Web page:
A diagnosis is a tricky companion. When you first find out your child is disabled, after you go through denial, you come to the point where you just want a name. A reason. An answer. It’s said that to name something is to have power over it, and that’s what you want when your child is slipping through your fingers, beyond your grasp and out of your control. You want to be able to name it. You want to scream it’s name from the highest mountain. You want to curse and damn it to hell. You want to fall on your knees and beg it for mercy. The diagnosis becomes vital. You have to name it.
The first year we searched for a name, we spent $2000 and visited six specialists. At the end of the first year, we had six different diagnosis, no answers and a kind tax return. Savannah’s seventh specialist, Dr. S., became our touchstone. He was the first to listen, not just to us as parents, but to Savannah and to what she didn’t say. He read all of her previous medical records, poured over my obsessive documentations, studied her videos, heard her story and played with the silent angel before him. We left Dr. S. hours later with a diagnosis of Pervasive Development Disorder-Not Otherwise Specified (PDD-NOS), an explanation of the short-comings of previous diagnosis and a friend, advocate and blessing, who still follows Savannah to this day.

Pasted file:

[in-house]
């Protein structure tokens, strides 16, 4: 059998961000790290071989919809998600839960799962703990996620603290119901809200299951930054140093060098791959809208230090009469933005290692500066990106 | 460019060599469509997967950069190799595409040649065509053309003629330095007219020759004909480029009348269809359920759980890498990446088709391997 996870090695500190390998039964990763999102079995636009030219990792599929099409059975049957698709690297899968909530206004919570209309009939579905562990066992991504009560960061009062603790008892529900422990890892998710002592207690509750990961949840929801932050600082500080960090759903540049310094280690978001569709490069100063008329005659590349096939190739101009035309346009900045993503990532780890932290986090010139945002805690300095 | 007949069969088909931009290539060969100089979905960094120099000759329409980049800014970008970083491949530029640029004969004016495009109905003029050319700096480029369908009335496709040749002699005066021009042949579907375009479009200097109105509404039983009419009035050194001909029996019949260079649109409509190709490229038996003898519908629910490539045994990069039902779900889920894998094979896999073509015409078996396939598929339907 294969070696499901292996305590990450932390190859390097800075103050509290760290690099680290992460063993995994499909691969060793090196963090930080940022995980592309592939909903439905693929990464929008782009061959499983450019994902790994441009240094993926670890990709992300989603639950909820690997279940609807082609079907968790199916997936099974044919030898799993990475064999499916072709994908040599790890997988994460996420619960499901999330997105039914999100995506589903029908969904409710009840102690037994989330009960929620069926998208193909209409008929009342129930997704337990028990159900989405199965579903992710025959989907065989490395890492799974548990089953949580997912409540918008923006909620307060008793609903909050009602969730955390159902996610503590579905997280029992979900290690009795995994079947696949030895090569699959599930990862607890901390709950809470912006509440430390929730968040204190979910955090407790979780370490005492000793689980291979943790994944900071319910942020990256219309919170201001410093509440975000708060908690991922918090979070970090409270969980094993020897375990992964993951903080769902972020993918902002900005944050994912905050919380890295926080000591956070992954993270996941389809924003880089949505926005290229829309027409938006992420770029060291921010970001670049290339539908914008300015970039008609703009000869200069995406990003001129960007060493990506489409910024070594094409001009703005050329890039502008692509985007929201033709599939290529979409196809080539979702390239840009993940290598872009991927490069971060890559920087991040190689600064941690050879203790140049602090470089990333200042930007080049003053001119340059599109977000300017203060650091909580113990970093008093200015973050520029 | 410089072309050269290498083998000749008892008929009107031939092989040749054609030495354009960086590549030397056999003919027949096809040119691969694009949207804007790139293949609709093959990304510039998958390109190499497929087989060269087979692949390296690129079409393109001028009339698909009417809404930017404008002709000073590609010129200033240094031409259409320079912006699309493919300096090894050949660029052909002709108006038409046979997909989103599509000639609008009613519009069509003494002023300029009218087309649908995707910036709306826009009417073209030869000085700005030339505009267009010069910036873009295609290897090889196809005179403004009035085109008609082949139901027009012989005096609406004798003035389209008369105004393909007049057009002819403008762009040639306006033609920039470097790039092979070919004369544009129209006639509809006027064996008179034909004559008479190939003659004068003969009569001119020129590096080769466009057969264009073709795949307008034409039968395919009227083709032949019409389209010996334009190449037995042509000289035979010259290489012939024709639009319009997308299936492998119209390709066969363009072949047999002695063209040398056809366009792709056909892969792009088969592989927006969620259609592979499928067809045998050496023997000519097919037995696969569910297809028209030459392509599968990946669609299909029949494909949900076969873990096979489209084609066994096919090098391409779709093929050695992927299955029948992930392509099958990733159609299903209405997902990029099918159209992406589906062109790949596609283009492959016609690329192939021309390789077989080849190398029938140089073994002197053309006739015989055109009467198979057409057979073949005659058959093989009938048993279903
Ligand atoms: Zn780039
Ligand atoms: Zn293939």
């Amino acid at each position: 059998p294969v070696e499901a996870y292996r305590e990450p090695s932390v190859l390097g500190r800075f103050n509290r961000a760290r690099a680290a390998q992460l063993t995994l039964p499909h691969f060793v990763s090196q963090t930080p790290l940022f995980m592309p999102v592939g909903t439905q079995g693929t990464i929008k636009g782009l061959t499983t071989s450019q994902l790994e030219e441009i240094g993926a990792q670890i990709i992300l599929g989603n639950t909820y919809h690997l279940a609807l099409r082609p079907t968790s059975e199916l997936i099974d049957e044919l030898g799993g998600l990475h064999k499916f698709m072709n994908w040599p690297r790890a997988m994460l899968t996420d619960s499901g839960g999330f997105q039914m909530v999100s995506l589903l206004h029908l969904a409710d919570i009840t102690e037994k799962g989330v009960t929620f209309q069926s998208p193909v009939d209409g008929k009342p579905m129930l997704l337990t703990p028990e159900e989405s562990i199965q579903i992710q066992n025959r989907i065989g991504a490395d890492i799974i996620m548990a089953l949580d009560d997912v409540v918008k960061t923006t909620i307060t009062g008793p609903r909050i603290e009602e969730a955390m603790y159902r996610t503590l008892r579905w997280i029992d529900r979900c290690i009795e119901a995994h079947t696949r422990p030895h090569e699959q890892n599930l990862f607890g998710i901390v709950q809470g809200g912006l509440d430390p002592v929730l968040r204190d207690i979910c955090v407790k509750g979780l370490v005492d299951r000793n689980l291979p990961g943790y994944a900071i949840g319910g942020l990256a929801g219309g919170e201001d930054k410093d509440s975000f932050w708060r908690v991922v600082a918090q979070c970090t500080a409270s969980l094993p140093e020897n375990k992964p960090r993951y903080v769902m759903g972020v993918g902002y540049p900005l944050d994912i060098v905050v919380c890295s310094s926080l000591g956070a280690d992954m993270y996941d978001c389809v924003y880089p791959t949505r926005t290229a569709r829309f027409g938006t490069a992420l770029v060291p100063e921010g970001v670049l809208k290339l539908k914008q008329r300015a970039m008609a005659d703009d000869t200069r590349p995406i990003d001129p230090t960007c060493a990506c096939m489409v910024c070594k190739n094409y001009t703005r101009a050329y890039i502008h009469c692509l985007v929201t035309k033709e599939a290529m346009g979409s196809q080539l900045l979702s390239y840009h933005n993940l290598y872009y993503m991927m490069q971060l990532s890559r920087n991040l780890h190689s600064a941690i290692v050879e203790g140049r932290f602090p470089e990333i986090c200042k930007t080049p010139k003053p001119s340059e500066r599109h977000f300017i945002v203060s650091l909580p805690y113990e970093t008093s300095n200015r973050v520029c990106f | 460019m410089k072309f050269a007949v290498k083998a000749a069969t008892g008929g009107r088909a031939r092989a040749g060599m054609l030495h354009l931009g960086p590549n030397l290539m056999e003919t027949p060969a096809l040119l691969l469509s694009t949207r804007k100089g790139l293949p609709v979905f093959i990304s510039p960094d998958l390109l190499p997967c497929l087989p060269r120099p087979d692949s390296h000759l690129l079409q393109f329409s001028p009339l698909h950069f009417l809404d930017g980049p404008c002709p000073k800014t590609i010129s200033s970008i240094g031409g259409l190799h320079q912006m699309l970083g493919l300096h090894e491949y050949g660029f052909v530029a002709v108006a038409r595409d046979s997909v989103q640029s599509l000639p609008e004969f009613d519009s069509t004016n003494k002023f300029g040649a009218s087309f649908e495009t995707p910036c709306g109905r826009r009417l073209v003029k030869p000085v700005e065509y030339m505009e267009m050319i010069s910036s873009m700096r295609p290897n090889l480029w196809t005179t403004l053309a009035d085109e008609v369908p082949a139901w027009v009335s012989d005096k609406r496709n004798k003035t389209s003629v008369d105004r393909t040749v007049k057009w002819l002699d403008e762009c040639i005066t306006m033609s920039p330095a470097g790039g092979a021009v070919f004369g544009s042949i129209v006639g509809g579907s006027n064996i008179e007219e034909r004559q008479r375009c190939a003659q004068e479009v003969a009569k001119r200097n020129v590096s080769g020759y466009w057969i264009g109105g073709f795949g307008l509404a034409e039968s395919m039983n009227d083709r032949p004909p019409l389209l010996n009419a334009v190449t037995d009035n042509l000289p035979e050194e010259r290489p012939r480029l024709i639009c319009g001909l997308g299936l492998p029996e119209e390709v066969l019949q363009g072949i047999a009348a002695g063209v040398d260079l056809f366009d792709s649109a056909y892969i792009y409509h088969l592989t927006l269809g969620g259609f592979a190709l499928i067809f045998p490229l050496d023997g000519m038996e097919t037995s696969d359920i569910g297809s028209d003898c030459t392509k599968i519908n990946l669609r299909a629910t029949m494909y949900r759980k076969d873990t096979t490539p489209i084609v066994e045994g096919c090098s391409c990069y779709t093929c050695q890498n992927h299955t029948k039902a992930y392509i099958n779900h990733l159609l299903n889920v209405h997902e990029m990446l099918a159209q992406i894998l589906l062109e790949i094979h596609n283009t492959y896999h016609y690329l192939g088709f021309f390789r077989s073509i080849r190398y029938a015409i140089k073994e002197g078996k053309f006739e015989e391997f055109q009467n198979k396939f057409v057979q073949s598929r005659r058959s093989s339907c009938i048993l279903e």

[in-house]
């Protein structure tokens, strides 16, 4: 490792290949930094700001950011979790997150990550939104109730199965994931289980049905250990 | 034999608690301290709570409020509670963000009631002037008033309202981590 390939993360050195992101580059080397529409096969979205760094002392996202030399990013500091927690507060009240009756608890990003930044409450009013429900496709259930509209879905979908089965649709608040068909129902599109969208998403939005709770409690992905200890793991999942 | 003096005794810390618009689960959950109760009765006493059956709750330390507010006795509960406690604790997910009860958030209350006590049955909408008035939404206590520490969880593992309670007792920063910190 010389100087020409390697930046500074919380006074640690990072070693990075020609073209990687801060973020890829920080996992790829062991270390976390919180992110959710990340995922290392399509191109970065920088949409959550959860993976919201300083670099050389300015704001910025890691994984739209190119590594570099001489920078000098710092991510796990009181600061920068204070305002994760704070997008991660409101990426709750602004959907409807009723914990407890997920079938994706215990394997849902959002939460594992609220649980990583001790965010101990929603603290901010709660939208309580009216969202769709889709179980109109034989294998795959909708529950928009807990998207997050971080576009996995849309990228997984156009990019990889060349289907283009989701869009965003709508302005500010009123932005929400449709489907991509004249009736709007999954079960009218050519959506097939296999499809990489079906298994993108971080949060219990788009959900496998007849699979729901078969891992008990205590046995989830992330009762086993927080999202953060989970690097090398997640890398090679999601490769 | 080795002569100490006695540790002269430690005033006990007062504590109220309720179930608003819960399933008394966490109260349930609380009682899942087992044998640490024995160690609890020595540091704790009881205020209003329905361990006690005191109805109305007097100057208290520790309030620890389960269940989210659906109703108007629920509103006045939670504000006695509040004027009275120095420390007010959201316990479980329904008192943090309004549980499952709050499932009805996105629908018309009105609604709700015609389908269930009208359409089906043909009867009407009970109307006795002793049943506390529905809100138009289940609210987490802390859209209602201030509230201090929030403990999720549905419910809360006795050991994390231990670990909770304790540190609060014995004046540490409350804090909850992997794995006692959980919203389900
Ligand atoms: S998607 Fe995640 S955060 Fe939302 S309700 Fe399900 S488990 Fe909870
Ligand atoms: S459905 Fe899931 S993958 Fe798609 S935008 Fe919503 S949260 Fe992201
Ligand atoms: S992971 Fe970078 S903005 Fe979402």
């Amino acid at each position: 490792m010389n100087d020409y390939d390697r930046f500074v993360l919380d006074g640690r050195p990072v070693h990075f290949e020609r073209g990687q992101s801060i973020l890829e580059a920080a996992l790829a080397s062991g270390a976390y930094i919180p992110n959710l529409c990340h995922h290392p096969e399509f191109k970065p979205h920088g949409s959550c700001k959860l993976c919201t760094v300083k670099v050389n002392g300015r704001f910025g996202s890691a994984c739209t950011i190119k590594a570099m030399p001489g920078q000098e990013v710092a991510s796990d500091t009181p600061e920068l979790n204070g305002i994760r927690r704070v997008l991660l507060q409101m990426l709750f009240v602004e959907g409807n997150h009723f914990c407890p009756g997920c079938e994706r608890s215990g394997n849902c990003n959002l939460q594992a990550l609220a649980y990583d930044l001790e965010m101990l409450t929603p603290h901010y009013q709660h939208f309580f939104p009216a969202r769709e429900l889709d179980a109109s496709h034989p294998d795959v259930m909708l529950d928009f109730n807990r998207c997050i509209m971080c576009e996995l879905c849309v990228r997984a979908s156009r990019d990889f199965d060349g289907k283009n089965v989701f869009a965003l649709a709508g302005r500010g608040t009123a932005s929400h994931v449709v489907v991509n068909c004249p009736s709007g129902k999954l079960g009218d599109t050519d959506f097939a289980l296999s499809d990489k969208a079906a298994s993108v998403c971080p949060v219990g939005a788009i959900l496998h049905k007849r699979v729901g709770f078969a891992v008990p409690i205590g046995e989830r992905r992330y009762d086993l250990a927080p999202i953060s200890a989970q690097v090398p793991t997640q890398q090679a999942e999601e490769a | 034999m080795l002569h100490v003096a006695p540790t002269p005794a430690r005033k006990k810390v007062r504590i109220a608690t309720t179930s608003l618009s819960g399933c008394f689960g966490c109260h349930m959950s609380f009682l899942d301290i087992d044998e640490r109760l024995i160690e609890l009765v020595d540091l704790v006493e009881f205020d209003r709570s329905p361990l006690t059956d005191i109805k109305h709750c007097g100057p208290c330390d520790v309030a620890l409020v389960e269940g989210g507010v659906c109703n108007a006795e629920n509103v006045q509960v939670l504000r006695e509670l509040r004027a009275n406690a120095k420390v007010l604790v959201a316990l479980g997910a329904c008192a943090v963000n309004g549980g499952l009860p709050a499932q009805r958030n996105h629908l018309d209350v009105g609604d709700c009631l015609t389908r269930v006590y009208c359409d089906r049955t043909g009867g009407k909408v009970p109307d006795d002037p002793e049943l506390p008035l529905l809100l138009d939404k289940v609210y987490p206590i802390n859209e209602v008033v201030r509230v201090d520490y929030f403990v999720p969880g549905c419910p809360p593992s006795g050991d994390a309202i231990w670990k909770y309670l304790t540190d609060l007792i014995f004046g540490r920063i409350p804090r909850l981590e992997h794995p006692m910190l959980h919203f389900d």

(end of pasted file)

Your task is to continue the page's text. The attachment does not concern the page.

But friendship doesn’t alter the fact that all things evolve. I took our diagnosis and challenged it by name. I read every book. I went to every therapy. I watched Savannah fight her hardest. But the older Savannah became, the larger the divide between her and the acclaimed PDD-NOS became. More and more questions arose, instead of less. They sprouted in the shadows of speech therapy, in the weighted school air, in the expanding silence at home. The chasm kept growing, until the small gap of developmental delay evolved into an endless ocean.
As of this year, PDD-NOS no longer exists. It has been absorbed into Autism, along with Childhood Disintegrative Disorder (CDD) and Aspergers and Savannah. But still, between Savannah and Autism resides an even larger ocean, with more questions and more specialists waiting to be seen.